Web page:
Your dog shouldn’t be experiencing any pain or discomfort while wearing the harness you’ve selected. While much of that has to do with the way a harness fits, discomfort can also be relieved by a padded vest.
Many harnesses come with neoprene or fleece padding around the shoulders and on the chest portion. This padding keeps the harness from digging into your dog’s skin and leaving painful rashes and scrapes.
Padding is especially important if you have a dog that pulls a lot. Even if your dog is experiencing discomfort, he may not know to stop.
Benefits of Dog Harnesses
Many experts believe that harnesses offer many benefits to dogs that collars cannot. If you’re considering switching from a collar to a harness, consider some of the following benefits.
One of the biggest reasons to switch to a harness for walks is that a harness gives you better control of your dog. This control happens for a couple of reasons.
To start, harnesses often make it harder for your dog to get tangled up in their leash. For that reason, it’s perfect for training clumsy puppies on how to walk on a leash.
Harnesses also discourage pulling. When you attach a leash to a dog’s collar, your dog can still continue to move forward when pulling. Harnesses pull from either the chest or the shoulder blades – both of which redirect his path and prevent him from moving forward.
And finally, since a harness is attached to the body rather than just the neck, it gives you a better grip on the bulk of your dog’s body. This kind of control is excellent for large, strong dogs.
Dogs can cause themselves great pain and discomfort when they pull on the leash with their collar. Small dogs, especially, may be more prone to injury if they continuously pull from the collar.
In fact, some dogs with little self-control can even pull so hard that they choke themselves. They can do severe damage to their necks and backs.
A harness surrounds the shoulder blades and the chest, putting far less stress and strain on their more sensitive neck area.
Minimizes Risk of Escaping
You can only tighten a collar so much before it gets uncomfortable or even painful for your dog. Some escape artists can quickly discover how to slip their heads out of their collar when you walk them on the leash.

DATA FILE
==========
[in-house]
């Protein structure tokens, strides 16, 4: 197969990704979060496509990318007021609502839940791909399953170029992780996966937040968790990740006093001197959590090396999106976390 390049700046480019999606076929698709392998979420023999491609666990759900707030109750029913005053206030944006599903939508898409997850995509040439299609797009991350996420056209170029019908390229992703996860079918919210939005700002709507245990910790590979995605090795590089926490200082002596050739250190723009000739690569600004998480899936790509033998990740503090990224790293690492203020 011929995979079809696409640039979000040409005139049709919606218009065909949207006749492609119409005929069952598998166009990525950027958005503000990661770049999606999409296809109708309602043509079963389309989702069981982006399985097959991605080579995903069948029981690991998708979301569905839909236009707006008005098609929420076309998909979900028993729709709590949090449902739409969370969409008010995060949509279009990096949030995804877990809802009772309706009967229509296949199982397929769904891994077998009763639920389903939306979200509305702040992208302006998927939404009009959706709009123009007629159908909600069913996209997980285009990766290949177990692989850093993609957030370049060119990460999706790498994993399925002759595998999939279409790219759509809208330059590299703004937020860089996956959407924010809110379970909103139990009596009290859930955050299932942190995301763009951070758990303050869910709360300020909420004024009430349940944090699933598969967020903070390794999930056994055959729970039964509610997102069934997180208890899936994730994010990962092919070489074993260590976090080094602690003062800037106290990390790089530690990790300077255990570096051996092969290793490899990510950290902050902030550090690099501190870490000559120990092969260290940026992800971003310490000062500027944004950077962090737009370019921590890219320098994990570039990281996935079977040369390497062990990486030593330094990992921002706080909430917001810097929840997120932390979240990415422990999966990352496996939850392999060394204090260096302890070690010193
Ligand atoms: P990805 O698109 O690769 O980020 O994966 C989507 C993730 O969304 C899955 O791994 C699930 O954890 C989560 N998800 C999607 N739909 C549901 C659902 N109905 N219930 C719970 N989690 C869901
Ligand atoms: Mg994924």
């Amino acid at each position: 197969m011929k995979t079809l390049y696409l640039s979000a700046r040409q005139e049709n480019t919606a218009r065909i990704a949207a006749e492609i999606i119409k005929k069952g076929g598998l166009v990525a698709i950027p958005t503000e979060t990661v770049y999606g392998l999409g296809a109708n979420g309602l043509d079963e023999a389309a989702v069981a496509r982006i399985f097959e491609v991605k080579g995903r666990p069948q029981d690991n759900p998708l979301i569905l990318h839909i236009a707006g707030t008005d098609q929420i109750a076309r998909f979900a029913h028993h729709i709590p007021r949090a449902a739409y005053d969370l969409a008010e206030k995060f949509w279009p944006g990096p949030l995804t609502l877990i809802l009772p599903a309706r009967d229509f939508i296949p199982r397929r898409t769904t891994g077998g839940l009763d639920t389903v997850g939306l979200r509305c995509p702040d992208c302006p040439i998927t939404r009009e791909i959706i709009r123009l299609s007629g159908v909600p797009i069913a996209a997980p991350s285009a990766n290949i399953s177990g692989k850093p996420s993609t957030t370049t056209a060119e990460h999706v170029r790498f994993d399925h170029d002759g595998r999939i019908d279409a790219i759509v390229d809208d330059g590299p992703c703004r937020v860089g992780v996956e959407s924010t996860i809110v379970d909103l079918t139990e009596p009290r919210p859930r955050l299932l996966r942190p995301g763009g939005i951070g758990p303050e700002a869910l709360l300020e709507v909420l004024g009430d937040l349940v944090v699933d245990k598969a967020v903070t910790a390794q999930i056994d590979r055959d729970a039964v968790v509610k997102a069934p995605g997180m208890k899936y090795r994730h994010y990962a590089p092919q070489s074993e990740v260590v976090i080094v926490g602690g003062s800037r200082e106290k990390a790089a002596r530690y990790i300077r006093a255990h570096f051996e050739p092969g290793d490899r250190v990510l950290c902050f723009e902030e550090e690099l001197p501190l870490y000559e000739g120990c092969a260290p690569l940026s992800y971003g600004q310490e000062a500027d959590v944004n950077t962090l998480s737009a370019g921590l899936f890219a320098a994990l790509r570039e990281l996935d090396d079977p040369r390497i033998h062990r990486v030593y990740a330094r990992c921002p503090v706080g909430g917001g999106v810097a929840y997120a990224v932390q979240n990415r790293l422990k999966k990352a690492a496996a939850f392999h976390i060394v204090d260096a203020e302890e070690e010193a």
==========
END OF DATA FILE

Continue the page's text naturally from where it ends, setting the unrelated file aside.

There is little to no risk of your dog escaping with a harness, so long as you strap them in correctly.
Many harnesses these days come with additional features that make them even more beneficial, convenient, and appealing for dog owners.
For example, lots of harnesses feature front leash loops. These loops sit at your dog’s chest rather than on the back of the vest. The front loop is designed to discourage pulling, as it forces your dog to veer backward when he pulls.
Other harnesses have handles on top, which are convenient for grabbing to hold your dog still. Whether you’re trying to attach the leash or another dog is walking by, it’s nice to have that handle to grab onto.
Finally, many harnesses put an extra emphasis on safety by including reflective strips. If you’re walking your dog at nighttime, their reflective vest will make them more visible to passing cars.
A dog harness is only as good as its fit. A poor-fitting dog harness isn’t going to do much good for either you or your dog, so it’s critical that you measure properly and look for signs of it being too tight or too loose.
The ideal fit for a dog harness is snug to the body while still leaving just enough space for two fingers between your dog and the harness. That fit will give you the best results and the happiest pup.